The team has mixed feelings, which is awesome! They all agree that the Riddler is an extremist and quite possibly insane, but there's no doubting his knowledge, skill, and intelligence. Ray thinks he's going too far and should be arrested. Juan thinks that he could be a good informant and wants to teleport him out somewhere safe. James is in the middle, but decides to hold Ray back, only because the Riddler promises him some information about his past. While Juan teleports the villain away and coordinates a back and forth trade of information for services, Ray and James fight over the question of morals and selfishness against good.

We end the session with an emotional moment of Ray putting up macaroni art of villains on punching bags and beating them up. Yeah, Ray's kinda messed up. 

My Reactions:

Let me just say the following first: these are the sessions I live for. When a relatively straight-forward adventure challenges the player character's perceptions and beliefs in ways you did not anticipate, sparking character interaction, growth, challenges, all that... It's magic. This is the magic I live for, as a player and as a Game Master.

Since this is my first reaction piece as a Game Master on this blog, I'll discuss first what I believe went well, and what could have been done better.

What Went Well:

The arena battles went perfectly. While the set-up was a bit cliched and the moral quandary of whether or not to participate in an illegal fight club in order to get a technically illegal prize didn't go over as well as I would have liked, (Hell, they're teenagers. Breaking rules is what they do best) the fights themselves were satisfying. Everyone got their moment to shine, took some licks, and had some pretty graphic and creative moments. The cage match against the Fearsome Five, in particular, was awesome.

Also, the role-playing and interactions went very well, as they often do in this group. Dullahon's player sent me a text suggesting that some of the thugs in the arena recognized James from his past, which turned out to be an entertaining and enlightening moment all at once. Seeing Blue Beetle act out his d10 of emotional trauma by acquiring a ton of hobbies and being more awkward than usual was also refreshing to see. Not to mention the interactions with the Riddler at the end, which were completely unexpected.

Speaking of the Riddler, while his riddles didn't quite go as I would have liked, (More about that below) I think I succeeded in turning a typically counted off and shtick-heavy villain into someone more unique and competent. I imagined him as a marriage of a hacker and Jigsaw with an obsession on knowledge, and that got across to a great level, I believe.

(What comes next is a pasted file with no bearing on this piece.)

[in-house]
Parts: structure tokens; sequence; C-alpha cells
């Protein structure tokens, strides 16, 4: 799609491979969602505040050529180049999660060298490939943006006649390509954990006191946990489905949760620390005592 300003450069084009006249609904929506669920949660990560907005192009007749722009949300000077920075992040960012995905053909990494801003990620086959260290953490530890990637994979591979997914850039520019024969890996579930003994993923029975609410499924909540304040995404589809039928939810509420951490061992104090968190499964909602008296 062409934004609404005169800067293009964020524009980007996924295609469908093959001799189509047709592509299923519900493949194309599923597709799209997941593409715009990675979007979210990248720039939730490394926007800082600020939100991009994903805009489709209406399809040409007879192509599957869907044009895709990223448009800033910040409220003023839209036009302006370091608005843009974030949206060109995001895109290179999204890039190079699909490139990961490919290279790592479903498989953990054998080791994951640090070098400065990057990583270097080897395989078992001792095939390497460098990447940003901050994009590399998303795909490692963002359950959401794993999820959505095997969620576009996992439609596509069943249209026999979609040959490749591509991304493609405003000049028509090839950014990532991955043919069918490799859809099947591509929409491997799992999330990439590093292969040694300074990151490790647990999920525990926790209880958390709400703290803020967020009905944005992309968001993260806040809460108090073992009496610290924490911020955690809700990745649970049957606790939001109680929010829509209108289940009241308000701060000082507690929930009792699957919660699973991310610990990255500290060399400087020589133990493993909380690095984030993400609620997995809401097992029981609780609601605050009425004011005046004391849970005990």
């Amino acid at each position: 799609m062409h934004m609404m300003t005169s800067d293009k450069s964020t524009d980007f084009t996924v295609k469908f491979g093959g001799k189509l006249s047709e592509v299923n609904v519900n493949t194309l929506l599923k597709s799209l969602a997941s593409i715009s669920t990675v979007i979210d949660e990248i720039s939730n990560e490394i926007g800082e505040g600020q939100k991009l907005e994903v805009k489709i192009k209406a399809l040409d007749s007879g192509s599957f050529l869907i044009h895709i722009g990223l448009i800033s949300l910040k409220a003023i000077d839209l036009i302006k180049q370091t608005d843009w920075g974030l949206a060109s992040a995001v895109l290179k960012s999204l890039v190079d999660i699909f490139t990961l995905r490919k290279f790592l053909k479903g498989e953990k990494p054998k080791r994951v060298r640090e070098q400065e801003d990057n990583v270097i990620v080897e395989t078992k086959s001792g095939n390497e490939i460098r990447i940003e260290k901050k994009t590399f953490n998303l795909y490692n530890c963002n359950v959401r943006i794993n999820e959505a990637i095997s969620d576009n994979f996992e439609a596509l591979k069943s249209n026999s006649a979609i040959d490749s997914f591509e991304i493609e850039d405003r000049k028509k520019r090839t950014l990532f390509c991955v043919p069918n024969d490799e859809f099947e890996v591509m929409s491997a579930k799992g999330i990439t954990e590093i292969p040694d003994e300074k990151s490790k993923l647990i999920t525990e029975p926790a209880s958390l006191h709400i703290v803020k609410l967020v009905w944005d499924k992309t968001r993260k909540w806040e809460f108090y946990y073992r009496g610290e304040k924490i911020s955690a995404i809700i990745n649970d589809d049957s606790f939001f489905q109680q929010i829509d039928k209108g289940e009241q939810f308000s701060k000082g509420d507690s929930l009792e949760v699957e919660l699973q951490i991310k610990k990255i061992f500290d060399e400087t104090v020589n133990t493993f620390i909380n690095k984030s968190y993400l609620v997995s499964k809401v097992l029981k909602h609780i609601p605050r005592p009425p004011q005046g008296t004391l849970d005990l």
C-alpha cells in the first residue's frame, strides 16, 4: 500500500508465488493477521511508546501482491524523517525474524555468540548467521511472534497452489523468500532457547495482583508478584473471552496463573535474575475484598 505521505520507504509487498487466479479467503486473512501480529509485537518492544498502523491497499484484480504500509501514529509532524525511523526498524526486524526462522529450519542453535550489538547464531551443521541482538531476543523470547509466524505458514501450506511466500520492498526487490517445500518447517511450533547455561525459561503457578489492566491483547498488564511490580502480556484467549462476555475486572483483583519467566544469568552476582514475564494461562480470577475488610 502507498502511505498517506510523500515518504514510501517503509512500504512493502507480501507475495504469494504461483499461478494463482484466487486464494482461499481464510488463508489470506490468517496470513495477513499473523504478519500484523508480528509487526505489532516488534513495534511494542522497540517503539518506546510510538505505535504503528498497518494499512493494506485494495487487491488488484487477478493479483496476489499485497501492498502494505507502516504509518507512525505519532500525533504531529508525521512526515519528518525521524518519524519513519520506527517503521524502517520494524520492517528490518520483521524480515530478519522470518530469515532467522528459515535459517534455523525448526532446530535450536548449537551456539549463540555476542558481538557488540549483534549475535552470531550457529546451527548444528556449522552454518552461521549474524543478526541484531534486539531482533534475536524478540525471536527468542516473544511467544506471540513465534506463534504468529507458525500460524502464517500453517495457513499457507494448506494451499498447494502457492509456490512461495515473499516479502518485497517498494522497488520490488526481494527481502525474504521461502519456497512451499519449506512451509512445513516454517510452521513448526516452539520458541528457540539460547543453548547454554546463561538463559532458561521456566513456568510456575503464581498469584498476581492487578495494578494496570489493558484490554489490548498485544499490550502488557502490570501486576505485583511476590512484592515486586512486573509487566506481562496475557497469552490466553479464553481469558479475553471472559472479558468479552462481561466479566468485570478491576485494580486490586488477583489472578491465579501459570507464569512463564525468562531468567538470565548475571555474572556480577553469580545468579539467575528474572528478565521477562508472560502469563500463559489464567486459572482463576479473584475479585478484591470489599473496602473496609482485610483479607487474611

What Could Have Gone Better:

So, puzzles are a tricky part of an RPG. Some players really like them, and it is not used often enough in games, in my opinion. That's why I like to throw them in on occasion, and when you're against the Riddler, puzzles are a given. Not to toot my own horn, but I do believe the riddles I constructed were rather clever, and the players thought so as well. Watching the Riddler episodes of Batman: The Animated Series really helped me on that avenue.

Still, this part of the session was not perfect. The main reason why this didn't go off as well as it could have was the time. It was about one in the morning when this part of the session began, and the players were starting to get fatigued, Johnny's player especially. Additionally, James' player is dyslexic, so riddles based around vowels, punctuation, and grammar were not up her alley at all, so... That was a miscalculation on my part.

Additionally, the mechanics I kind of half cooked up myself and half borrowed from a datafile of the Riddler on the Margaret Weis forums didn't work smoothly. Maybe this would have gone better if I designed the rooms to be a little more obstacle heavy rather than, 'You mess up, you get shocked.' I did want the focus of these rooms to be the riddles rather than the obstacles, but a better focus on the obstacle would have helped engage the less thinking inclined heroes more.

Finally, some of the rooms were less straightforward than I thought they would be. Especially the third one, which was supposed to be very simple with putting mind over matter, but the players assumed the other words had to go into some sort of order as well. Again, that was my bad, especially with the wording of 'Fix the order' which implied all of the blocks were out of order.

Despite these hiccups, I think I learned a lot about implementing puzzles in a session of this nature, so that was valuable to me, and the players did enjoy this section regardless.

So, that's my session summary! Hopefully you will also get these weekly as this group gets back into the swing. Some exciting episodes are coming down the pipeline. I hope you enjoyed this post! If not, here's a funny picture.